The UK chose to support a coup government, a junta, formed after a violent coup. Yet, all we were hearing about in the time in the UK was the BBC and co’s glowing coverage of the ‘revolution of dignity’ on Maidan, etc.
Yet the general perception remains in the UK, is that if people know about Euromaidan, they generally subscribe to the narrative that it was a ‘revolution of dignity’, Ukrainians ‘fighting for their freedom’, etc – rather than a small proportion of the population in Kiev, peaceful maybe but supporting a minute proportion of ultra-nationals and radicals who overthrew a democratically-elected government before wanting to impose their own (unelected) agenda, on the east. And expecting that all to be ok.
If there’s an event about Euromaidan in the UK, be sure it will be universally pro-Maidan, that’s the only permitted position (this, the LSE from February of 2017):
Actually the unconditional support of the UK, US, Europe, was one of the fuelling factors in those on Maidan believing they could have it all their way.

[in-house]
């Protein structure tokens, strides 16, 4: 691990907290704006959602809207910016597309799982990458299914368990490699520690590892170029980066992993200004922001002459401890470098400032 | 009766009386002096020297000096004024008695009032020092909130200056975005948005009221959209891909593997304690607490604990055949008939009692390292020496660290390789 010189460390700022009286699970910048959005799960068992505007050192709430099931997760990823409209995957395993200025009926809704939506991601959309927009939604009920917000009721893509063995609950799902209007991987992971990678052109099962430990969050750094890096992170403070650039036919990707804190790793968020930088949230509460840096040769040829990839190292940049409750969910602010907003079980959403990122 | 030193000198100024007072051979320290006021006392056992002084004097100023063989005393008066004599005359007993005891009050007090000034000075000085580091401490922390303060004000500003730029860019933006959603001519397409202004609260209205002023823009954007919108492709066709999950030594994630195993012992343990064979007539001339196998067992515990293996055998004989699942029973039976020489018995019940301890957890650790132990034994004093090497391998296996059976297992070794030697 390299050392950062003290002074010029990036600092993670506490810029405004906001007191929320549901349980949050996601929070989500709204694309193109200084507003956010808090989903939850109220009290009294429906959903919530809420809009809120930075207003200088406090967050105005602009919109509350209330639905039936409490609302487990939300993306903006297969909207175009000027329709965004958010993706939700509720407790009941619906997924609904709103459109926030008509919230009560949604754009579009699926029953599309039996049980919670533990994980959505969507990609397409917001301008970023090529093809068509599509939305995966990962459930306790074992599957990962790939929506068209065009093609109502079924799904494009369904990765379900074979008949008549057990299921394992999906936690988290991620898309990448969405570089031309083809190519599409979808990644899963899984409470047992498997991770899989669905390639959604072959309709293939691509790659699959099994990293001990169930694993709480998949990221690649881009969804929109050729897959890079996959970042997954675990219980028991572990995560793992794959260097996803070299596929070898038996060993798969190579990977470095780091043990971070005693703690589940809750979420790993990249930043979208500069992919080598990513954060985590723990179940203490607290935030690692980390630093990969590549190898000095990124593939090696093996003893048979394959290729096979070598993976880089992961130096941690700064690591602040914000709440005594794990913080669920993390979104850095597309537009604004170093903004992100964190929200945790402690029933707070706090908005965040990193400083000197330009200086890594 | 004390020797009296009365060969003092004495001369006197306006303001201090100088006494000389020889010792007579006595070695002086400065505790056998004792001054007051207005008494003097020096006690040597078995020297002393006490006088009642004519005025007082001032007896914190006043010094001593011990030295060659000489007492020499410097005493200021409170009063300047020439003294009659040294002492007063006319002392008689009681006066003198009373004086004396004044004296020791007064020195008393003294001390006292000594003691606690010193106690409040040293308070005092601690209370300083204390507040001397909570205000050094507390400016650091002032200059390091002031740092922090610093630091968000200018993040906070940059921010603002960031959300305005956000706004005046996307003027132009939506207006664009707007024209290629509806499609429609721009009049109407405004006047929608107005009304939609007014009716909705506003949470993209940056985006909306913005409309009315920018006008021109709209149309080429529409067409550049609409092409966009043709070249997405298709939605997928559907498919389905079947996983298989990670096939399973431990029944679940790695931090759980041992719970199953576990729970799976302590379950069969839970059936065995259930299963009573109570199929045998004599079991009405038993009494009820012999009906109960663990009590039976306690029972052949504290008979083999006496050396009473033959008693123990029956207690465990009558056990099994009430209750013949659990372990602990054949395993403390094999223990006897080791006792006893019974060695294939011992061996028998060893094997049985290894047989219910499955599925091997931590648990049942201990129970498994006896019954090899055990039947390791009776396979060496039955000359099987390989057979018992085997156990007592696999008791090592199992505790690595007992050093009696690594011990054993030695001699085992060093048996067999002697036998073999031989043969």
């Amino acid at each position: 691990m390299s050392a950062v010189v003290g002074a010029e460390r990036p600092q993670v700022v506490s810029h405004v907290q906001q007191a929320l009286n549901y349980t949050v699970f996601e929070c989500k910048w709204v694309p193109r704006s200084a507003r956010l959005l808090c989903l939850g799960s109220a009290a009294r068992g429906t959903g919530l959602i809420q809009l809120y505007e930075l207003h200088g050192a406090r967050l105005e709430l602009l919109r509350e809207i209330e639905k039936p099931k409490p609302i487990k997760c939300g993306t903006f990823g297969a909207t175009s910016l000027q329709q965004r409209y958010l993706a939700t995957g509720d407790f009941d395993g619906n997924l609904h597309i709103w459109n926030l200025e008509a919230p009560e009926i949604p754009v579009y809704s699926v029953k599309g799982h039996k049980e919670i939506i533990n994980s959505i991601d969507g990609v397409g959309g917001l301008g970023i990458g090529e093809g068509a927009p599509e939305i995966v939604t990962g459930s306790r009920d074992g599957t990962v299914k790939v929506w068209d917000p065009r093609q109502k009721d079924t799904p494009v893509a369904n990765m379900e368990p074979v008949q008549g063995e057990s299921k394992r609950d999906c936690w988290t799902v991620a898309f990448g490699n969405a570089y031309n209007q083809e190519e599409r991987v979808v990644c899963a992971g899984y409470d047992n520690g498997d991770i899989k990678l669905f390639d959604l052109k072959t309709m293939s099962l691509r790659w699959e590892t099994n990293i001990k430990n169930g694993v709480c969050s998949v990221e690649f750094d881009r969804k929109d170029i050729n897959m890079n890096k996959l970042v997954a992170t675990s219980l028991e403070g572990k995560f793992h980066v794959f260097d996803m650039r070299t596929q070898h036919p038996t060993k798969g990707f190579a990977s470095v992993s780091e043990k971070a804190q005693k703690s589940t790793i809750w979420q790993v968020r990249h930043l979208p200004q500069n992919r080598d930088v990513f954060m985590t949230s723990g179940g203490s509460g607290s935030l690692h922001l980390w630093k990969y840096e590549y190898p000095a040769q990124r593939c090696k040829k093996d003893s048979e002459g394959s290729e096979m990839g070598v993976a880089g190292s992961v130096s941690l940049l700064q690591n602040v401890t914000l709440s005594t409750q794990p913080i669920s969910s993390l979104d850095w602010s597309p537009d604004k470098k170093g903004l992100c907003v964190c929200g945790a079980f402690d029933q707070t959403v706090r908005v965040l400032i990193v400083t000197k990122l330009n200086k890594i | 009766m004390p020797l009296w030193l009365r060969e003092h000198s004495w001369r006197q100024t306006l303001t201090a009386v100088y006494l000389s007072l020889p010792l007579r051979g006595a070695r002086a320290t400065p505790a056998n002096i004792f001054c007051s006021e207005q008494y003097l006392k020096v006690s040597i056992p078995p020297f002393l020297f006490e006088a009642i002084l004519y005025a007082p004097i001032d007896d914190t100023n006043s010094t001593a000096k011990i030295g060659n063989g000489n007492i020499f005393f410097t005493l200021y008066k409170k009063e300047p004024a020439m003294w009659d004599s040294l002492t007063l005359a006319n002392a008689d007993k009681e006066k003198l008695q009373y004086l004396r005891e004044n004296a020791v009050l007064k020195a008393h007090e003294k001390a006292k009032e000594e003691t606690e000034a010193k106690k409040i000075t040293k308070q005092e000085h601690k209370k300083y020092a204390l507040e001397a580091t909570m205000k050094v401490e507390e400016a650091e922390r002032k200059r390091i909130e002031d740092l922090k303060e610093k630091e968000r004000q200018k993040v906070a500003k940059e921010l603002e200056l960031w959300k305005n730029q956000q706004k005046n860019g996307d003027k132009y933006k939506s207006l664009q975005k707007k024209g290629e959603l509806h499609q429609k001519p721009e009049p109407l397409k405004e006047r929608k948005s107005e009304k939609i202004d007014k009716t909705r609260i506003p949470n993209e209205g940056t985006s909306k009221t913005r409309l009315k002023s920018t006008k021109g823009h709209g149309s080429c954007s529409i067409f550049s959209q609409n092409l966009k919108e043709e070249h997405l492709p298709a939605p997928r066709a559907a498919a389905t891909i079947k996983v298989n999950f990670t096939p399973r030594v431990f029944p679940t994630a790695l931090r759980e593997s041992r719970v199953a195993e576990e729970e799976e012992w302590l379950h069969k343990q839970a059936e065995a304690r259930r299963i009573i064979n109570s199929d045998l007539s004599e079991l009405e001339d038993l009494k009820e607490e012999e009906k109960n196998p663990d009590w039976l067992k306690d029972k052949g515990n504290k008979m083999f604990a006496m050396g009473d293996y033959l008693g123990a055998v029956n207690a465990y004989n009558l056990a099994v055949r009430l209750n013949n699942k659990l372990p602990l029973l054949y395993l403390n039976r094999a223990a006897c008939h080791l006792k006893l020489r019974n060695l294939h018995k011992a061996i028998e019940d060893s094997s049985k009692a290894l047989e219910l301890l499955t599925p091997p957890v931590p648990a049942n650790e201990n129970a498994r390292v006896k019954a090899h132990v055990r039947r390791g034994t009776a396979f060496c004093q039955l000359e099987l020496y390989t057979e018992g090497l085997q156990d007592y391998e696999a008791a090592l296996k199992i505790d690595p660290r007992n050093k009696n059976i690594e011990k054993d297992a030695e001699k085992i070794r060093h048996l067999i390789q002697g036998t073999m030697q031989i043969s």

And what happened after? Crimea, Donbass, war, mass loss of life due to war, ongoing misery due to war, which goes on to this day. And the UK?The position has remained set in stone = Maidan = Good. So everything against Maidan = bad.
Shortly after, the UK update their travel advice for Ukraine, stating: “If you travel to eastern Ukraine to fight, or to assist others engaged in the conflict, your activities may amount to offences against UK terrorism or other legislation and you could be prosecuted on your return to the UK”.
What do the BBC want? They want to do an interview with me, where I either state, or they make out that I stated, that I’m ‘returning to Donbass’, having done a hit on me as a ‘Russian propagandist, banned from Ukraine as a threat to national security’, etc.